In Sunday School, we are studying how Jacob tricked his brother Isaac for the blessing.  In attempting to let Bible interpret Bible, I was searching for any New Testament references to the story, and I found this verse in Hebrews 11:20:

By faith Isaac blessed Jacob and Esau concerning things to come.

The amazing thing here is that God attributes that blessing to faith.  The natural question is how is it faith when Isaac tried to give the blessing to the oldest son even though God prophesied that the youngest son would get it?  You can see that prophesy in Genesis 25:23:

And the LORD said unto her, Two nations are in thy womb, and two manner of people shall be separated from thy bowels; and the one people shall be stronger than the other people; and the elder shall serve the younger.

I agree the Gill’s commentary in that it was his faith in giving the blessing:

but yet notwithstanding this, Isaac might do it in faith, believing that the person he blessed would be blessed, though he was mistaken in him; and which he confirmed when he did know him,

God had promised Abraham that he would make a nation out him, and remember that God is very vocal about Abraham’s faith in believing this promise.  If you look at Isaac’s blessing, he is passing along this promise of creating a nation along.  Here is Isaac’s blessing to Jacob from Genesis 27:28-29:

Therefore God give thee of the dew of heaven, and the fatness of the earth, and plenty of corn and wine: Let people serve thee, and nations bow down to thee: be lord over thy brethren, and let thy mother’s sons bow down to thee: cursed be every one that curseth thee, and blessed be he that blesseth thee.

You can find that blessing that Isaac was passing along in Genesis 12:1-3 where God was promising the blessing to Abraham if he would follow God to that promise land:

Now the LORD had said unto Abram, Get thee out of thy country, and from thy kindred, and from thy father’s house, unto a land that I will shew thee: And I will make of thee a great nation, and I will bless thee, and make thy name great; and thou shalt be a blessing: And I will bless them that bless thee, and curse him that curseth thee: and in thee shall all families of the earth be blessed.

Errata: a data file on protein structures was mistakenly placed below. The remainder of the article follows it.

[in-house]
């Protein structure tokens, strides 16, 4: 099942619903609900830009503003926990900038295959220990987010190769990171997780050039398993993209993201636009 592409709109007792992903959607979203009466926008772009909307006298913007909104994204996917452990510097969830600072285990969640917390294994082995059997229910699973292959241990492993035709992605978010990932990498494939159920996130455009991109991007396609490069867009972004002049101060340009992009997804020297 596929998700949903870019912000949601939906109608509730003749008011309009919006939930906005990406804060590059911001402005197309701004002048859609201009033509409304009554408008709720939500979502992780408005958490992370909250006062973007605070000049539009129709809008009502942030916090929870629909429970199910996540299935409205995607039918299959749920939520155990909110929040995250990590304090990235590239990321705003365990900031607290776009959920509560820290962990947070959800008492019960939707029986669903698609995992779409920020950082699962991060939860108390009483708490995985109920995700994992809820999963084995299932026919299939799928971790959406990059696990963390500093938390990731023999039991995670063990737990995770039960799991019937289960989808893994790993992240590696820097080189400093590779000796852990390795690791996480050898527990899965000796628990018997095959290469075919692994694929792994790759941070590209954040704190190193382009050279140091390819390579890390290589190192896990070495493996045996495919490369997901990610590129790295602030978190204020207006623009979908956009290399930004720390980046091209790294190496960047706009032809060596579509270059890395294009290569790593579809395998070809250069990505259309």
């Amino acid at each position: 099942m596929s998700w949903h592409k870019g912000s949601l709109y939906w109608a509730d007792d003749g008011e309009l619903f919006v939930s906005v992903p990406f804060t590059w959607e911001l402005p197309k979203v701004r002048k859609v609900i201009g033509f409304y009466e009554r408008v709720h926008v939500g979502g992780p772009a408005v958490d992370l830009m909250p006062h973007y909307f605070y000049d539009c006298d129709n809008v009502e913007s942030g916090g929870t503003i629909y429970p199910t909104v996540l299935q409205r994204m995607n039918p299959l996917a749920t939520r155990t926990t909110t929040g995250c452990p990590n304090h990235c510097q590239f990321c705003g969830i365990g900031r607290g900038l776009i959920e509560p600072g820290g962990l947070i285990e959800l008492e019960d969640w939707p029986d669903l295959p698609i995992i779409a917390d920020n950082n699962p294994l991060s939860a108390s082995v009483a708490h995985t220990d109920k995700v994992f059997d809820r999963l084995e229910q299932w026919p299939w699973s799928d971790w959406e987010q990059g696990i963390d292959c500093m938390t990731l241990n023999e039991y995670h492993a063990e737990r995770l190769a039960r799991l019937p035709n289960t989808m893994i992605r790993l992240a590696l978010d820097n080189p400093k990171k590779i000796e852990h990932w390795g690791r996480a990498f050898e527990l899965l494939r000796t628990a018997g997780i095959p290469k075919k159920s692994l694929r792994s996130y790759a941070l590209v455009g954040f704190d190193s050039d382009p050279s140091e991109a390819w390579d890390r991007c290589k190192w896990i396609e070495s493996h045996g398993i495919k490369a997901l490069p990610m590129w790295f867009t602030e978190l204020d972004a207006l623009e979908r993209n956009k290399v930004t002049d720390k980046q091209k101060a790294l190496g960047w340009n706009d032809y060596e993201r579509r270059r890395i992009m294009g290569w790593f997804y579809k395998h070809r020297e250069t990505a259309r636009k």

I noticed two points of similarity.  First, both blessings speak of nations.  Second, both blessing speak of God’s treating others the way they treat Abraham or Jacob or Israel: blessing for blessing and cursing for cursing.  God was crediting Isaac with this faith that God would keep his word in building a mighty nation out their decedents even though Isaac would never see it in his life time.

The most encouraging part of Hebrews 11 is that God never mentions the part that Isaac was about to give the blessing to the wrong son.  Instead, it is all about the faith to pass along such a blessing means that Isaac believed God would keep his promise.  This fact encourages us because it reminds us that God will put our sins as far as the east is from the west.  Now, Isaac and Rebekah did suffer the consequences for the mix up between Jacob and Esau, but as far as God is concerned, that is past and forgotten.  The same is true for our sin.  Once we put our faith in Jesus, our sins are past and forgotten.  God is concerned about our faith in Him.


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